New Research Is Telling Us More About the Possible Cause of Dementia
Over the years, researchers have tried to determine the cause of dementia, including Alzheimer’s disease. Previously, researchers believed that amyloid was one of the proteins thought to cause the disease. With new discoveries about the mysteries of dementia, there is a new culprit in the debate about what may cause dementia.
Amyloid protein is thought to build up in the brain normally throughout life, but, at night, when we’re sleeping, particularly when we get into deep sleep, the protein gets cleared from the brain. Researchers are investigating the possible link between obstructive sleep apnea, and levels of certain proteins involved in Alzheimer’s disease. Obstructive sleep apnea (OSA) involves periods of disordered breathing, which occur when a person’s upper airway closes during sleep. Sleep problems including OSA have previously been linked to an increased risk of dementia. It is unclear whether sleep problems lead to an increased risk of Alzheimer’s, or if very early Alzheimer’s changes might cause disrupted sleep.
Amyloid forms into plaque in the brain, while tau is a protein that forms into tangles. These plaques and tangles are found in the brains of people with Alzheimer’s disease. Tangles destroy a vital cell transport system made of proteins. The transport system is organized in orderly parallel strands somewhat like railroad tracks. Food molecules, cell parts and other key materials travel along the tracks. Tau helps the tracks stay straight. In areas where tangles are forming, tau collapses into tangles and the tracks can no longer stay straight. They fall apart and disintegrate and nutrients and other essential supplies can no longer move through the cells, which eventually die.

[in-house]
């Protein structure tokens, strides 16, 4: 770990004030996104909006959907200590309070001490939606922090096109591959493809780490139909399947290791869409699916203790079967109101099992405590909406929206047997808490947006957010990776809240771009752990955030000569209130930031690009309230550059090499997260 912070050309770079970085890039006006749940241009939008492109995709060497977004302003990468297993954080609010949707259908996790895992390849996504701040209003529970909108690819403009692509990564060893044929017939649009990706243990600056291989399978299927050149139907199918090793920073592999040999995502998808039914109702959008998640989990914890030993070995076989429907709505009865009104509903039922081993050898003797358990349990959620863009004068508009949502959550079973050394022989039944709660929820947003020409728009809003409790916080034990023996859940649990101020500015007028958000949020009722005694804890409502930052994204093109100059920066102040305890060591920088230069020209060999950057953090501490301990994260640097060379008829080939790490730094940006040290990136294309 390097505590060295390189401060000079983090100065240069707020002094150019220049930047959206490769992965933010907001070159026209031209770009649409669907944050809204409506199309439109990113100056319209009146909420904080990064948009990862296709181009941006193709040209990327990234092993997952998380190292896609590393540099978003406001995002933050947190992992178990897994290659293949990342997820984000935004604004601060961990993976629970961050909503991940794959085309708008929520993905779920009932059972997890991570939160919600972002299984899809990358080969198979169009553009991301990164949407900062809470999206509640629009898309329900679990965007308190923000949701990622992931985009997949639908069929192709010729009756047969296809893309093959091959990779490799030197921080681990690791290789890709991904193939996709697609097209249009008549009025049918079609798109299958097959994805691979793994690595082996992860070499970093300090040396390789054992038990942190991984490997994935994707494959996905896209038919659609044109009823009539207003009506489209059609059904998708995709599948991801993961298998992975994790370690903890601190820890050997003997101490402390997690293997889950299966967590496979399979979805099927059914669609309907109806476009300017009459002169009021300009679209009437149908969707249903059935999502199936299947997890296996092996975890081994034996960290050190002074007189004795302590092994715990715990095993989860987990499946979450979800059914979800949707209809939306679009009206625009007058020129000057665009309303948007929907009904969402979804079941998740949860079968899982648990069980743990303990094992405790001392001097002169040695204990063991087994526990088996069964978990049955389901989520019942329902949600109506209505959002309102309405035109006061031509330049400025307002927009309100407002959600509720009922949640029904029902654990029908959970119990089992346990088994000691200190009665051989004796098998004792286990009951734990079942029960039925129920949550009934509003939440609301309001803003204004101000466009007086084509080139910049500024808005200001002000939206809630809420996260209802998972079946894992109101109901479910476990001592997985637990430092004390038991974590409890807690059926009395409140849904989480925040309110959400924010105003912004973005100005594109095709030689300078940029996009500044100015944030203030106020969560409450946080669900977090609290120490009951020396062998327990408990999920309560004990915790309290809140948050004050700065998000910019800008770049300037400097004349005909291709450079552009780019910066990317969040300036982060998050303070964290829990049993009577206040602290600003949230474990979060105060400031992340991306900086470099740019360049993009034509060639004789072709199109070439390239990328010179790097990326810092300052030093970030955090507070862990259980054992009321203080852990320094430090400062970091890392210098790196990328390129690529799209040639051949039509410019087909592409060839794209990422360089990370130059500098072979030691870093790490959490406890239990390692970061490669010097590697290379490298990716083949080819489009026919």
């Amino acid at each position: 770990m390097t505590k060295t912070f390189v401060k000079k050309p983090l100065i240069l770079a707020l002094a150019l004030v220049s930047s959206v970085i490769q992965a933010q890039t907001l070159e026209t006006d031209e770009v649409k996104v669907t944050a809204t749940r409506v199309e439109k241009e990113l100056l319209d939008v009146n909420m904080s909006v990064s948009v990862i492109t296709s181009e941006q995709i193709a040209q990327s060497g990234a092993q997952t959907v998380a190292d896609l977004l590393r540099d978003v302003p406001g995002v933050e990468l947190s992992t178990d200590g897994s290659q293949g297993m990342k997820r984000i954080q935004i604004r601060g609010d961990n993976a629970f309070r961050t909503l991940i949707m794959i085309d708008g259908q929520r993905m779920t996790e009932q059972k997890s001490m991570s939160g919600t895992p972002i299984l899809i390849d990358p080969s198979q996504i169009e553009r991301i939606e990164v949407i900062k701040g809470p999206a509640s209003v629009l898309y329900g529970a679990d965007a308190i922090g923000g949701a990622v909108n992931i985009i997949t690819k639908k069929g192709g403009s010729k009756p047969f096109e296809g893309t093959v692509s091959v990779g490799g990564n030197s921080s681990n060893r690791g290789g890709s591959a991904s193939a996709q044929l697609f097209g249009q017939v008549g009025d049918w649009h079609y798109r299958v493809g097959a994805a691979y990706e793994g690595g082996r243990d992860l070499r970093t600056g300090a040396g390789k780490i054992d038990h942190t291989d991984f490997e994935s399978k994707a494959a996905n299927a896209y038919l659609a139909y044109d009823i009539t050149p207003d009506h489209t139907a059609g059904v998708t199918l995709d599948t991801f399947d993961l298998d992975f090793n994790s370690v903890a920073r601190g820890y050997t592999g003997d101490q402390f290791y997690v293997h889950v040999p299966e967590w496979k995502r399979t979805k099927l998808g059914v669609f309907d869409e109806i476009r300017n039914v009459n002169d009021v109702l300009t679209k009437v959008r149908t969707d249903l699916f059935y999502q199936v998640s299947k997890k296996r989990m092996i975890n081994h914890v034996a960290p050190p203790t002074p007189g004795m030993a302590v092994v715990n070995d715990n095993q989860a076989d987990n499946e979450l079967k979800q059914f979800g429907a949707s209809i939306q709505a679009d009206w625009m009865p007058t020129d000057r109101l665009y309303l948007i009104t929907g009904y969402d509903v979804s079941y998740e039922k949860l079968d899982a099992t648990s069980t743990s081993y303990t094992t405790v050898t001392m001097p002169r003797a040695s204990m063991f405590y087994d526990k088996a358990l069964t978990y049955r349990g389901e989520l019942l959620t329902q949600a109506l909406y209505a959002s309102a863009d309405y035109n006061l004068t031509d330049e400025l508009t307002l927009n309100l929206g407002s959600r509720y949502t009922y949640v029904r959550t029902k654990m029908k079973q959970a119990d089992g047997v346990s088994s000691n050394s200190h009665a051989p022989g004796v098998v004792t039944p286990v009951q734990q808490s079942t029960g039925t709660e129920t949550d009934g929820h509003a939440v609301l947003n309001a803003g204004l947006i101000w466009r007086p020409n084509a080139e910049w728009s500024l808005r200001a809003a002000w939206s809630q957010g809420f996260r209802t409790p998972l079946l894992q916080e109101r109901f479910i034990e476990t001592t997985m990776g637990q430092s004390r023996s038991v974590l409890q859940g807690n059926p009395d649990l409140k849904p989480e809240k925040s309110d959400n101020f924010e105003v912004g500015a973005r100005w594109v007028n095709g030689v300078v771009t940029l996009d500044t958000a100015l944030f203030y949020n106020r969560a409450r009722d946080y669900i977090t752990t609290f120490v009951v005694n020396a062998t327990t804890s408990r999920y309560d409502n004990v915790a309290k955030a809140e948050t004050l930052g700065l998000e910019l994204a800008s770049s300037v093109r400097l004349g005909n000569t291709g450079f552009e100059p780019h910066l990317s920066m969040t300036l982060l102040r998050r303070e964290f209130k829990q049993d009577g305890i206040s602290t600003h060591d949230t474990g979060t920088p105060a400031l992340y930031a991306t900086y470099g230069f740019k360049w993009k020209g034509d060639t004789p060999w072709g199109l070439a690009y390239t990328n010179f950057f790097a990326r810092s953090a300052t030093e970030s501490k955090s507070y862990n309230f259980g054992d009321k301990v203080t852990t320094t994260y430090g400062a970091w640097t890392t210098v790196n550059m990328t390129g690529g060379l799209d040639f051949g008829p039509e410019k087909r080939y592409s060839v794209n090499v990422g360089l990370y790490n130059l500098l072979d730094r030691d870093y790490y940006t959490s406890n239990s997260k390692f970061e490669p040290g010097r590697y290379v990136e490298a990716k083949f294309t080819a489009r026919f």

A new study of 10 people with mild Alzheimer’s disease suggests that tau deposits—not amyloid—are closely linked to symptoms such as memory loss and dementia. Although this evidence won’t itself resolve the debate over which protein causes Alzheimer’s, the finding could spur more research into new treatments and diagnostic tools.
The best news in all of this? At present, the only way to affirm a diagnosis of Alzheimer’s and other diseases related to dementia, is a test performed after the patient dies. If the research shows that tau is the cause of dementia, the source can be detected with a PET scan, rather than waiting until the patient dies to positively diagnose.